Category Archives: Things I Learned The Hard Way

Ebelskivers (Danish Pancakes)

Last week, I was rummaging around in the cupboard and found a forgotten gem hidden in the back: an ebelskiver pan.

turn_them_carefully

I first fell in love with these little Danish pancake balls during a snow day in the second grade. My mom made them, stuffed with spiced apples, and my friend and I inhaled the entire batch before heading out to play in the snow. On our first toboggan run, fortified by all that flour and sugar, we set a new distance record — and went sailing right though the wooden snow fence at the bottom of the hill. It was our only run of the day. Minutes later we were in the car, creeping over snow-packed roads to get my friend’s forehead stitched up.

Whether it was the trauma of the sledding incident, or just that we ate all the ebelskivers before she got a chance to try any, Mom didn’t make ebelskivers for us again and eventually gifted me the pan. And then I forgot about them too, until last week.

fold_whites_into_batter

ebelskivers_on_plate

Ebelskivers can be made plain, like little pancake popovers, or filled with pretty much anything. I used chopped spiced apples, plus a variety of homemade preserves — raspberry, chokecherry, and plum butter. Generally speaking, the thicker the filling, the better the result. The unanimous favorite was the plum butter I made a few seasons ago (and meant to recreate for you this past summer, but then there were no plums to be found anywhere.) Chokecherry jelly was a close second.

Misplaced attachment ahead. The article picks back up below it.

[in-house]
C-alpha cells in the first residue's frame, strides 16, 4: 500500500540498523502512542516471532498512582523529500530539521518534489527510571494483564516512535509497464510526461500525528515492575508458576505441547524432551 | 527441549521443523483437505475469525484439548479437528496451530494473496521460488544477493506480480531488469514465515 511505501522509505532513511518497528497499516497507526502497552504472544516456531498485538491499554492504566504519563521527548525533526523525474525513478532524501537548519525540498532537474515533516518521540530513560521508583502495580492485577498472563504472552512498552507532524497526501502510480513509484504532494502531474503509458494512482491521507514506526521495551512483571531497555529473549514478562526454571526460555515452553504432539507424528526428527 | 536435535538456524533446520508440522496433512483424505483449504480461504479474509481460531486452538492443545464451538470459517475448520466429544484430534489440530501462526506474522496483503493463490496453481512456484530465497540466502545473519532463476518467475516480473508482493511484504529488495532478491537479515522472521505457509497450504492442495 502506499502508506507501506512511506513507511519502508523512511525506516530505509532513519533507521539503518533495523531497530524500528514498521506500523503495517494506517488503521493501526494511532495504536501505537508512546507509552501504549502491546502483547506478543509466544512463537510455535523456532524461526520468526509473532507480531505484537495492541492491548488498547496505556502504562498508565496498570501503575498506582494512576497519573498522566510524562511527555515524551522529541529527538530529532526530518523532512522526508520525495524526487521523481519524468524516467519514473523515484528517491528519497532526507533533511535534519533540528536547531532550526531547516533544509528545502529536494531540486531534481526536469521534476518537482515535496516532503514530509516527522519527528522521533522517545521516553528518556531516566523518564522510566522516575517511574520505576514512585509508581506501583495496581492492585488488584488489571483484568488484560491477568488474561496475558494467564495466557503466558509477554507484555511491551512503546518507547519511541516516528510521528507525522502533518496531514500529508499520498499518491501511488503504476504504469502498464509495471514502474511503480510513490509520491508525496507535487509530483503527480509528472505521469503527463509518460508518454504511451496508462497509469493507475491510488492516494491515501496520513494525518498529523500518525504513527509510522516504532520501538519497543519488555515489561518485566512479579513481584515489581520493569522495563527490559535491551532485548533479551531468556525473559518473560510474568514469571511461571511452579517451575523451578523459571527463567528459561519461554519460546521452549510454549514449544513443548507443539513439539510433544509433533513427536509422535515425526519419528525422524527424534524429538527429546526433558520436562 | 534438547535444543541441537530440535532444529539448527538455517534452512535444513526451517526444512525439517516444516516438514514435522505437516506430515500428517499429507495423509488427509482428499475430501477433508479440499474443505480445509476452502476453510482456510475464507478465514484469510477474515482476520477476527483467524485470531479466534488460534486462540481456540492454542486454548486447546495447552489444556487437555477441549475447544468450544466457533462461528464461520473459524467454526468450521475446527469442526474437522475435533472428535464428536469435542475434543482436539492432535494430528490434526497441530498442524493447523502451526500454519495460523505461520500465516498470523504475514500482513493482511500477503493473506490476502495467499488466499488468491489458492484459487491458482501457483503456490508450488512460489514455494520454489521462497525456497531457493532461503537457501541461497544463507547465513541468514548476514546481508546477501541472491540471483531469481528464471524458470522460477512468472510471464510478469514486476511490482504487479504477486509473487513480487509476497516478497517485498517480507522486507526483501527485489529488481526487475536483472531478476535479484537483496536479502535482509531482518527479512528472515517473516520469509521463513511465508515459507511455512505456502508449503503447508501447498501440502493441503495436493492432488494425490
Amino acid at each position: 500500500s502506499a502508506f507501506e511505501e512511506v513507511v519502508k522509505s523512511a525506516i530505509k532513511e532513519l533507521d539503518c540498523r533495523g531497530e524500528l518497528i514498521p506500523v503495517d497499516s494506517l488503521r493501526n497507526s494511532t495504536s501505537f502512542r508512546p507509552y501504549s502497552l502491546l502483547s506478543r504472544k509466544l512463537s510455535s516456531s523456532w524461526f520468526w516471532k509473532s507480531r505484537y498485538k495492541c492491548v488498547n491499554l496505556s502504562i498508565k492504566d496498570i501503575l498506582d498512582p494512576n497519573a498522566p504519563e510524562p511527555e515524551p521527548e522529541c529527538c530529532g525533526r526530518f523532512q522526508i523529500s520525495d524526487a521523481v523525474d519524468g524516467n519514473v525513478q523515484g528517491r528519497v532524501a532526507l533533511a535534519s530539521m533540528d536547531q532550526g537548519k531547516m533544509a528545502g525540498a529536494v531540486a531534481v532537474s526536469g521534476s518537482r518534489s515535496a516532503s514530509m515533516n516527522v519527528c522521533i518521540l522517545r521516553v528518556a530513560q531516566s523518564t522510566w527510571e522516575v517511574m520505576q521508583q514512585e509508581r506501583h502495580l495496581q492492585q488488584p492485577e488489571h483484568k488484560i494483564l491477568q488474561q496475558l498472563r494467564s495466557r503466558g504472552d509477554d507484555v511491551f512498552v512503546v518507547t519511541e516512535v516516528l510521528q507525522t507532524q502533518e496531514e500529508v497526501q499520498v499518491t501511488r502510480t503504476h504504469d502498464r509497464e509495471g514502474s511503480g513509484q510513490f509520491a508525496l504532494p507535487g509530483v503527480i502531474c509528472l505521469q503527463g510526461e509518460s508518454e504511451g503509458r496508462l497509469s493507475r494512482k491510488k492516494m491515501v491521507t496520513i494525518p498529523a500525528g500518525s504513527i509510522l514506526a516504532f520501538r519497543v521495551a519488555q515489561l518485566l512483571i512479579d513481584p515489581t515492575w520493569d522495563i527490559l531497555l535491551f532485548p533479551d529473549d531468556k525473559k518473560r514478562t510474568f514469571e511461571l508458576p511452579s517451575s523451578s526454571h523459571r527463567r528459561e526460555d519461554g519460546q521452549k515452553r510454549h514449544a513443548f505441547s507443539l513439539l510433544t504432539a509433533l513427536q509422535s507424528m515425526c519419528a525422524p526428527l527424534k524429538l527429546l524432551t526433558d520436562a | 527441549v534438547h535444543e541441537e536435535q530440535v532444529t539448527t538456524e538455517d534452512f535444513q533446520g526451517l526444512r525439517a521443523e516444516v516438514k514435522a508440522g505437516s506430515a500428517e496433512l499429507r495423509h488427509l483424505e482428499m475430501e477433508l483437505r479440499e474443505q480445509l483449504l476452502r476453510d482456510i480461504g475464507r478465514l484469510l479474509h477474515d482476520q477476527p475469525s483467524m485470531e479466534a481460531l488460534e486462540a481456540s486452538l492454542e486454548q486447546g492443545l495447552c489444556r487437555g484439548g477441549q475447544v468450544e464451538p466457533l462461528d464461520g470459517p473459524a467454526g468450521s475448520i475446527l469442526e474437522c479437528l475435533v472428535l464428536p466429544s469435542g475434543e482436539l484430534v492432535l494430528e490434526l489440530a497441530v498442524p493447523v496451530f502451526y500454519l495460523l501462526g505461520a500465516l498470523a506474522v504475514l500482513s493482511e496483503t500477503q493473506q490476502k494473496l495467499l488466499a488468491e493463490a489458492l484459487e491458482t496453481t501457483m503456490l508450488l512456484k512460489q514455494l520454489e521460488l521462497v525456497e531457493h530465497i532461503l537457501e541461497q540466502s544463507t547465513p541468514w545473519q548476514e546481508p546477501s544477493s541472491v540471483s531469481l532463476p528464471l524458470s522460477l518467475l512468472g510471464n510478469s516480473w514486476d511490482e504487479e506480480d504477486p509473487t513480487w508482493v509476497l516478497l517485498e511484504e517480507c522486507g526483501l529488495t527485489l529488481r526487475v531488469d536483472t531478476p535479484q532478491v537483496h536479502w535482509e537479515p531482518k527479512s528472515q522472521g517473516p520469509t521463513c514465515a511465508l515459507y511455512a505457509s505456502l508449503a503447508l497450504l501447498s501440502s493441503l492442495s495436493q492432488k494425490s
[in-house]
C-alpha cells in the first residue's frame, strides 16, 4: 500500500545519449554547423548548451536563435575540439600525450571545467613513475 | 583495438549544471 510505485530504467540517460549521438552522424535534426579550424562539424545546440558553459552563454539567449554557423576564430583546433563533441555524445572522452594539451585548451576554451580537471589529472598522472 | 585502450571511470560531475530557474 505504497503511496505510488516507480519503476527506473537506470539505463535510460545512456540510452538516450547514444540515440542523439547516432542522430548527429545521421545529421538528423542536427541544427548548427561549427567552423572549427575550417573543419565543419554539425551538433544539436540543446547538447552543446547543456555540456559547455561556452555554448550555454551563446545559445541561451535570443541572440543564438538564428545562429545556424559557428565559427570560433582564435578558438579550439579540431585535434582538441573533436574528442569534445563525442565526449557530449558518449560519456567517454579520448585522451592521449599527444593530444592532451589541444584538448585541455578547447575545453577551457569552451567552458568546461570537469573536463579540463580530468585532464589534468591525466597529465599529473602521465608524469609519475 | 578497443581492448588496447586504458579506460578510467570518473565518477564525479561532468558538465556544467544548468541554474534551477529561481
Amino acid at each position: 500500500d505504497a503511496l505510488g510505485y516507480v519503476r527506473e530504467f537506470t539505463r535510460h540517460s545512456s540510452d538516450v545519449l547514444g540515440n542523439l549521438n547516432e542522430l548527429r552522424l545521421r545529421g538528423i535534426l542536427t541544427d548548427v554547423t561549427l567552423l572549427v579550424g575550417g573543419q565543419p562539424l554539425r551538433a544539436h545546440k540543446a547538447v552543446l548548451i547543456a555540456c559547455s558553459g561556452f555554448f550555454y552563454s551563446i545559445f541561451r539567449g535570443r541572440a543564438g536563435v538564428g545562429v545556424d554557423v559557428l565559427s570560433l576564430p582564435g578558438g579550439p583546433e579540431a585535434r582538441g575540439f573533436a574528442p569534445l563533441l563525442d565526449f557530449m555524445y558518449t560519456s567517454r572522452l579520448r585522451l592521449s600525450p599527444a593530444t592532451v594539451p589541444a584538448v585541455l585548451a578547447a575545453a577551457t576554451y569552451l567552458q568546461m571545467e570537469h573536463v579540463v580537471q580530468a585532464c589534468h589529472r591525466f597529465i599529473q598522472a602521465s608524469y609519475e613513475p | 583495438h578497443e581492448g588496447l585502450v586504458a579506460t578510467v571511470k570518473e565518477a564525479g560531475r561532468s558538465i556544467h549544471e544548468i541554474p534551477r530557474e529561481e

add_batter_to_cover_filling

Browsing around on the internet, I found a lot of instructions involving knitting needles and metal chopsticks. Some say the proper way to make ebelskivers is to stick a pointy object (gently!) through the batter and turn them gradually to make a perfect ball. I didn’t think this would end very well for me and my jam-filled morsels, and didn’t bother to try it. Instead, I found it easiest to run a butter knife underneath the ebelskiver, then quickly flip it over and tuck the uncooked side into the well with my fingers.

plum_ebelskivers

And really, once you’ve tried these tender little pancake bites you won’t care about the proper technique, or burned fingers, or even that these are slightly more fussy and time-consuming than their flat relatives. Now that I’ve become reacquainted with my favorite snow-day breakfast, ebelskivers will be making an appearance during every blizzard, brunch, and holiday in my house.

plum_filling

Ebelskivers (Danish Pancakes)

Prep Time: 30 minutes

Cook Time: 30 minutes

Total Time: 1 hour

Yield: About 21 ebelskivers

Ebelskivers (Danish Pancakes)